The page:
In a vibrant, modern Scotland it should be possible for everyone to be as healthy as they can be. I’m clear that good quality, sustainable housing for everyone is central to this. That is why on Scottish Housing Day, I’m blogging about housing as a human right.
The right to an adequate standard of housing is inextricably linked to the right to the highest attainable standard of health. We can’t have one without the other. The right to health is an inclusive right. This means that it is not just the health service that should meet these standards, everything that influences our health should be accessible, available, appropriate and high quality if we are to have a healthier Scotland. Whether you are a social housing tenant or live in the private rented sector or are a homeowner, your housing should meet an adequate standard of living that enables health and wellbeing.
Too many households are on social housing waiting lists. Poor housing conditions, a shortage of accessible homes and unaffordable rent all mean that access to adequate housing is still not the case for everyone in Scotland. It isn’t right that 38 children become homeless in this country every day. These burdens are all taking a toll on physical and mental health, affecting some of our most vulnerable groups. However, whilst there is a clear need for us to work together, across sectors, to do more to improve this situation, there are some opportunities for us to make progress on housing in Scotland.
In 2017 the Scottish Government committed to building 50,000 affordable homes by 2021, of which 35,000 will be for social rent. In 2017 we also saw the introduction of the new Private Residential Tenancy providing more security of tenure. And, in 2018 the Scottish Government began a national conversation on the Housing Strategy 2040; an ambitious approach to ensuring everyone in Scotland has a home that is warm, affordable and that fits their needs.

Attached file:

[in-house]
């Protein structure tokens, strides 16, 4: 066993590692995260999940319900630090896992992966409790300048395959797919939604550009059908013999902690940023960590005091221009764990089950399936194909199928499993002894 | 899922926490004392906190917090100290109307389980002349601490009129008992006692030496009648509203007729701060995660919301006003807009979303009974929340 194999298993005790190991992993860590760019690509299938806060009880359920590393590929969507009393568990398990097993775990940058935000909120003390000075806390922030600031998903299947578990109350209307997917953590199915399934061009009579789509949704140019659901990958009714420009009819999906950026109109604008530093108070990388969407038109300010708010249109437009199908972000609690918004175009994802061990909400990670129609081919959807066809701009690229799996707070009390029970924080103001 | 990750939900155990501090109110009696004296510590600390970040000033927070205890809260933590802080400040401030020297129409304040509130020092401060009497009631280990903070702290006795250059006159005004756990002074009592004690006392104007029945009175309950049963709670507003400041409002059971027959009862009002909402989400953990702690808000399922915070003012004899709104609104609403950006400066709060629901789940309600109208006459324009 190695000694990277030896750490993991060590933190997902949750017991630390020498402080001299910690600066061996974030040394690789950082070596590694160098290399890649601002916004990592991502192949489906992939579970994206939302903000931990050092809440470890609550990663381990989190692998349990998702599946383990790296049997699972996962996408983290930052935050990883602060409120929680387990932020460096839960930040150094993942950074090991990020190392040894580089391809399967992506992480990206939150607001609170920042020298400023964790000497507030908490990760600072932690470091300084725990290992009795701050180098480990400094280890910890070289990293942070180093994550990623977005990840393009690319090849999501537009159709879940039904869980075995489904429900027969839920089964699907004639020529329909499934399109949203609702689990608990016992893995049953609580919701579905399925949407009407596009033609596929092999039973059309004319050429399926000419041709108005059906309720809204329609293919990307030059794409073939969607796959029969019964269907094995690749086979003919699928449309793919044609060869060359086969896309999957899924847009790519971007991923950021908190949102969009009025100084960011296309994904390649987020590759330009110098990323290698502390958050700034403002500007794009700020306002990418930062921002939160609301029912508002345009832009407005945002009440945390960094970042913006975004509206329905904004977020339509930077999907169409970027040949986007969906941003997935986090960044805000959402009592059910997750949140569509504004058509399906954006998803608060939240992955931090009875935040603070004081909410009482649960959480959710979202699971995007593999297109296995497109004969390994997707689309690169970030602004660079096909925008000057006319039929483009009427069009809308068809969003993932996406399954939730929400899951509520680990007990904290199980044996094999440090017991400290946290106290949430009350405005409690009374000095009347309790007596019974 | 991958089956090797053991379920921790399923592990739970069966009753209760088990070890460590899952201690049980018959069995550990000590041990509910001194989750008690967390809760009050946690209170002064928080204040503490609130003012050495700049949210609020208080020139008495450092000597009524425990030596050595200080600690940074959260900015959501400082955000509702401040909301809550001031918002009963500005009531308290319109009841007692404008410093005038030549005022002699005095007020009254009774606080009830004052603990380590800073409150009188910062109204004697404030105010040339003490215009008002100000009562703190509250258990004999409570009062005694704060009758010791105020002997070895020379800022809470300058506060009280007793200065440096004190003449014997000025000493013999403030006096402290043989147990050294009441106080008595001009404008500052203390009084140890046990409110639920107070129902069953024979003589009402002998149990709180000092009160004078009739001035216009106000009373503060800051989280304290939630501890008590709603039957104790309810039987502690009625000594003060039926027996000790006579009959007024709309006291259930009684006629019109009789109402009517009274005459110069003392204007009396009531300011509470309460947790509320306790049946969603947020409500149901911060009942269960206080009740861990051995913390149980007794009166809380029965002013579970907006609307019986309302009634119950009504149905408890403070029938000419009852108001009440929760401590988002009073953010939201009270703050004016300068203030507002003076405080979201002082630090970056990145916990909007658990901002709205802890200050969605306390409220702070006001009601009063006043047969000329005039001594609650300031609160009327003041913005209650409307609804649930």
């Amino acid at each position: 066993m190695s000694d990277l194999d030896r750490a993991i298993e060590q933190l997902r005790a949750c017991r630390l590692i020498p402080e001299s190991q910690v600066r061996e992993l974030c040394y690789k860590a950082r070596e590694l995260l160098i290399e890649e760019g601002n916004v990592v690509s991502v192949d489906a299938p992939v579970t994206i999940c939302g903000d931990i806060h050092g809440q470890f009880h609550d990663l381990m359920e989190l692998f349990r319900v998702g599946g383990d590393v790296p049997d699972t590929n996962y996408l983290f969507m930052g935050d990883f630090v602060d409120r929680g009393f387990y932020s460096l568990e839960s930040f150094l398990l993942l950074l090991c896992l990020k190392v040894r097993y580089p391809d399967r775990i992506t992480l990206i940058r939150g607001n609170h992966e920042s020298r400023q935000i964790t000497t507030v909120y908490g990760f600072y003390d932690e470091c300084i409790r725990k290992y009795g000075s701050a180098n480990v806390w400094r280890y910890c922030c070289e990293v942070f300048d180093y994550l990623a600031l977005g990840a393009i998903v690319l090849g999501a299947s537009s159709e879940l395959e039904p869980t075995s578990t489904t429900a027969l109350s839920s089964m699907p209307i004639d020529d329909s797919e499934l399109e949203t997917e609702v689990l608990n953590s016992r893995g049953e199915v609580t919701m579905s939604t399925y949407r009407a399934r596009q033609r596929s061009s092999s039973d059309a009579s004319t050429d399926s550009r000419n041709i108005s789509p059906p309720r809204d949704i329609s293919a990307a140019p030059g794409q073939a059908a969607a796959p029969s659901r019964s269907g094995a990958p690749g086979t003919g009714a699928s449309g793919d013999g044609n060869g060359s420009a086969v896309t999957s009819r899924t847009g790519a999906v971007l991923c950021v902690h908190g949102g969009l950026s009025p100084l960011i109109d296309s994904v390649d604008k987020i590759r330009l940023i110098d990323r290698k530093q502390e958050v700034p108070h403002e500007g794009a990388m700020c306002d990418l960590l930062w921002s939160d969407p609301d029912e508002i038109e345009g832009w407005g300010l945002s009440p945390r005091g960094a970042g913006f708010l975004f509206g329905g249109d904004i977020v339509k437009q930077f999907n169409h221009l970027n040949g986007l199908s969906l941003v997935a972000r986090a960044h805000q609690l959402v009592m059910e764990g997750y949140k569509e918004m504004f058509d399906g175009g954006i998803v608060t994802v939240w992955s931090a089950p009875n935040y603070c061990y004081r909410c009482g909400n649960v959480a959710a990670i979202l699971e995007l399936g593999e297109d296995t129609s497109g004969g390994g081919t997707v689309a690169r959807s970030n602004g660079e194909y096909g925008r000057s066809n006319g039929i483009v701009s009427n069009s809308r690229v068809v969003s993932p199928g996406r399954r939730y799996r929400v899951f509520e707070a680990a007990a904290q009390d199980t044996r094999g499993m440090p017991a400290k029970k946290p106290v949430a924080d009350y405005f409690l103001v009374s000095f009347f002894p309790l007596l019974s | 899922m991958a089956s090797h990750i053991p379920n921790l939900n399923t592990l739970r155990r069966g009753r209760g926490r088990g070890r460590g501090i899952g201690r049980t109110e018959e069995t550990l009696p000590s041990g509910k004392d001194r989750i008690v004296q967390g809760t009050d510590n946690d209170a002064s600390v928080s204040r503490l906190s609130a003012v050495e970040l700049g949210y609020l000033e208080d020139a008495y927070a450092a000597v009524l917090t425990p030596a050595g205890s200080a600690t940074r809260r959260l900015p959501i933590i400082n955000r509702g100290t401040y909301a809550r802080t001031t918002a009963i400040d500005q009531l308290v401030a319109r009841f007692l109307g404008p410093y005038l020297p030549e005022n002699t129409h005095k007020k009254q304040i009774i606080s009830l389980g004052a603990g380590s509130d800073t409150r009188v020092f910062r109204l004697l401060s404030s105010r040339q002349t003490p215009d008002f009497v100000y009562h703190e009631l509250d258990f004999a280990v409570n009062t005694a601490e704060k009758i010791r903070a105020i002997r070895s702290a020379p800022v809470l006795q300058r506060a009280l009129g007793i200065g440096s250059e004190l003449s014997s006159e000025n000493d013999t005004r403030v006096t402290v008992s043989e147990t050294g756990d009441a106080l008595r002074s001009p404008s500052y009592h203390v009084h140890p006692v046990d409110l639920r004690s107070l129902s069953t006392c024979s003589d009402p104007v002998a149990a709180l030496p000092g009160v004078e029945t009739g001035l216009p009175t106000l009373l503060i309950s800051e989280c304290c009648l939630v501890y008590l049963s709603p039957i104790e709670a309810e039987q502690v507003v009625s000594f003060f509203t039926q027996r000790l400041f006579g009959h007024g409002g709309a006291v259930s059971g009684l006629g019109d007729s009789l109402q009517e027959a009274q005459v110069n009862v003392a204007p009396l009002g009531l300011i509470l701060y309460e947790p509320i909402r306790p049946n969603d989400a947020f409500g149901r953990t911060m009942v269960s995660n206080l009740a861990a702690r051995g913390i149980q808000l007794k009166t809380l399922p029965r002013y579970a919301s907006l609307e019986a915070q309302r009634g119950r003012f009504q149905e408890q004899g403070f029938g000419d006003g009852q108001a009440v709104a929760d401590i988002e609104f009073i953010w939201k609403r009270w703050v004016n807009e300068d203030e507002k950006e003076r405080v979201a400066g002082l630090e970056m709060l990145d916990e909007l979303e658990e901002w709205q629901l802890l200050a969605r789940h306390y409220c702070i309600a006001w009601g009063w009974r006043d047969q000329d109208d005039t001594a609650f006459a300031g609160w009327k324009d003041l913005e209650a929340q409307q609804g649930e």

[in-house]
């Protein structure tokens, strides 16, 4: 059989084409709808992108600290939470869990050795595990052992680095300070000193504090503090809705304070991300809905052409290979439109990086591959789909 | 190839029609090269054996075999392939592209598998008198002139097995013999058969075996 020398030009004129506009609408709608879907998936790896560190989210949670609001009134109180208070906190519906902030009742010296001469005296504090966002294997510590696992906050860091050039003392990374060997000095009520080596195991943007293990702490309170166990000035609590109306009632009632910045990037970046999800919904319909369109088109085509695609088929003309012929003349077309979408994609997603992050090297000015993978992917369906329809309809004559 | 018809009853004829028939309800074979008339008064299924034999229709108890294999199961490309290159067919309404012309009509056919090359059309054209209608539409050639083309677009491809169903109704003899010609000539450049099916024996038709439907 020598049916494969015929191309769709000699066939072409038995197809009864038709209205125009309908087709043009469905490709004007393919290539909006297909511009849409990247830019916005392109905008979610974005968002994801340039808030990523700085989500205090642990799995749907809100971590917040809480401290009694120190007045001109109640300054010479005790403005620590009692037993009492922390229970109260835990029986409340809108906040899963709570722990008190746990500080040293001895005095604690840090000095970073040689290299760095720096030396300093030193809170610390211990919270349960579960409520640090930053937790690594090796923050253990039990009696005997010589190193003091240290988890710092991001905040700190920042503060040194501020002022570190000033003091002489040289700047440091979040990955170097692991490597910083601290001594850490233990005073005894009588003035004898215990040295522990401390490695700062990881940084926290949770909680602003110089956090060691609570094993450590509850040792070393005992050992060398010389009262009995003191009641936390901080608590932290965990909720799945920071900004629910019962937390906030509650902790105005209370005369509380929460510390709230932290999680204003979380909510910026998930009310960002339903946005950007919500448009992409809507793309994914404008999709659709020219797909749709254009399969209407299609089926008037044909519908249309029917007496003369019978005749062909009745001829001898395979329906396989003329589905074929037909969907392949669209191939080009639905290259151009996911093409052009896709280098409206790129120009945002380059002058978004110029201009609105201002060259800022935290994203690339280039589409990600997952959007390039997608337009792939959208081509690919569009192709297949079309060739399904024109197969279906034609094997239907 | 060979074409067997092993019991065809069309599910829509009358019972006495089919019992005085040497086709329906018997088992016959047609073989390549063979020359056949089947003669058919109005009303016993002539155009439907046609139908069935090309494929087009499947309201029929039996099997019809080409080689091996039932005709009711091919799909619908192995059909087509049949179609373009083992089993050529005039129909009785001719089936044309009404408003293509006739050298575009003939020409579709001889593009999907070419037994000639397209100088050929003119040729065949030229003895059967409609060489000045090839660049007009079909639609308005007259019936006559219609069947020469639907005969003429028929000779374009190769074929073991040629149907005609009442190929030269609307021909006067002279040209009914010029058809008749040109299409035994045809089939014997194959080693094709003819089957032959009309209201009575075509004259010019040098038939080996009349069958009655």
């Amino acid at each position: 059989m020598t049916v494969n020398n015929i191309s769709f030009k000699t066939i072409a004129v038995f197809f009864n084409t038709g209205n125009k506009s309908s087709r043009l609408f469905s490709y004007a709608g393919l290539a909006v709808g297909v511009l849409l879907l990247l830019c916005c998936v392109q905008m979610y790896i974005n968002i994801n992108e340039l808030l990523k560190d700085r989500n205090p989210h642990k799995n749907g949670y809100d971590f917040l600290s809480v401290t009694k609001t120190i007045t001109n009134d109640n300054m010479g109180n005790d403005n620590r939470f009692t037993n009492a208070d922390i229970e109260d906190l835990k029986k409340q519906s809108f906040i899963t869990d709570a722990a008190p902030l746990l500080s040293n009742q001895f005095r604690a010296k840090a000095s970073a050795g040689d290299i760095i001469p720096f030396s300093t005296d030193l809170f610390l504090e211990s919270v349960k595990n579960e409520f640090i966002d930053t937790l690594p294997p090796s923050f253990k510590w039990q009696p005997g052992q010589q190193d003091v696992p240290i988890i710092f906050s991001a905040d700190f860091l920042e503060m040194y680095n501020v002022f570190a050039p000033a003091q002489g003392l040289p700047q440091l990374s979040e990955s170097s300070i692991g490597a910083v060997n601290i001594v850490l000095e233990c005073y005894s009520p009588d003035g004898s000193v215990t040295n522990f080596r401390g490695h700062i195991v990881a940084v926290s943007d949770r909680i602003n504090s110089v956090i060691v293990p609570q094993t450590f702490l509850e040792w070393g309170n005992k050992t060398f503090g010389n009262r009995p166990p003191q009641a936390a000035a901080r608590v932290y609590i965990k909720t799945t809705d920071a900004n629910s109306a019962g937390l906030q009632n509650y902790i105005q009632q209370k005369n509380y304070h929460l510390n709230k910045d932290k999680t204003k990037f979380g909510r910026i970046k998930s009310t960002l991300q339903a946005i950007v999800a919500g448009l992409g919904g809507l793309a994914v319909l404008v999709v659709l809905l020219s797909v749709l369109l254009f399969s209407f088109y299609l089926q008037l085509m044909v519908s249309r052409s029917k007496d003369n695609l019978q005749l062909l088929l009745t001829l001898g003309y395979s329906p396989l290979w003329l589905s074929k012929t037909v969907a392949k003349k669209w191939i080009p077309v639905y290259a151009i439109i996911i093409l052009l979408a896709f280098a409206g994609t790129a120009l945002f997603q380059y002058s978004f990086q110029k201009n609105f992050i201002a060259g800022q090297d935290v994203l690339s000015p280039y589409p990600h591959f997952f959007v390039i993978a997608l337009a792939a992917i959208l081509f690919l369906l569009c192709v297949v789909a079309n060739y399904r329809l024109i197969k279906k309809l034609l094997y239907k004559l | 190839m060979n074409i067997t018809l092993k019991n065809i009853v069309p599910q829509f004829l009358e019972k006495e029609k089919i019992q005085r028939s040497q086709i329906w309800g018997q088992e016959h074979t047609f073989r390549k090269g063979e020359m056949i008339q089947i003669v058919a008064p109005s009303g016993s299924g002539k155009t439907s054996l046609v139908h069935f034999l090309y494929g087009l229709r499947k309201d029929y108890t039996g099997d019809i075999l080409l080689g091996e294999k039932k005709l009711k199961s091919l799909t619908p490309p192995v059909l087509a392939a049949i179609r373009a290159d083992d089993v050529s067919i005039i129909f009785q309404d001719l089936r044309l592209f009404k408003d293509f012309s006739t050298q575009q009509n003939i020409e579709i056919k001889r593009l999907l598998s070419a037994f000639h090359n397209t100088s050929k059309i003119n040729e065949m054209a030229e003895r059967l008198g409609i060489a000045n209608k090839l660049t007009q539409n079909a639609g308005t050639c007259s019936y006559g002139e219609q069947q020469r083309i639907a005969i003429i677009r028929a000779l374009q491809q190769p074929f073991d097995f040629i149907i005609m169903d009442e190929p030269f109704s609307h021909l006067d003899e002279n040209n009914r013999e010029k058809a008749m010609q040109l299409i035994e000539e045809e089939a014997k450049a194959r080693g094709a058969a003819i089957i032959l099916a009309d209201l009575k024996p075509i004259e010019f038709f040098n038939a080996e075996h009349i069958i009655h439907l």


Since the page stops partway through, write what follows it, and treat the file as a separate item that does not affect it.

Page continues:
People working across all sectors must seize these opportunities to create good quality, affordable and sustainable housing and improve health and tackle health inequalities.
At NHS Health Scotland, we are taking forward an exciting programme of work which includes exploring how allocating social housing can promote health and wellbeing; increasing awareness of how the housing sector can deliver trauma informed policy and practice; and translating into practice our understanding for how power can impact on health and wellbeing. We are working locally and nationally to do this and to ensure this programme of work influences policy and practice across Scotland.
There is more that needs to be done to ensure that the right to an adequate standard of housing is a reality and, in turn, the people of Scotland are supported to enjoy their right to the highest attainable standard of health. That is why I’m advocating for housing as a human right. Investing in a housing system which promotes choice and opportunity is an investment in health.
As part of our commitment to a recognising housing as a human right, NHS Health Scotland has pledged support to Shelter Scotland’s Charter for Change and you will see more on this work in the coming weeks and months.
In the meantime, we hope you will join us in supporting this call to realise the right to housing in Scotland.
You can read more about what we are doing to maximise the contribution of housing to improving health and tackling health inequalities on our web pages on housing and health inequalities.
To subscribe to our blog, please email the Communications and Engagement Team.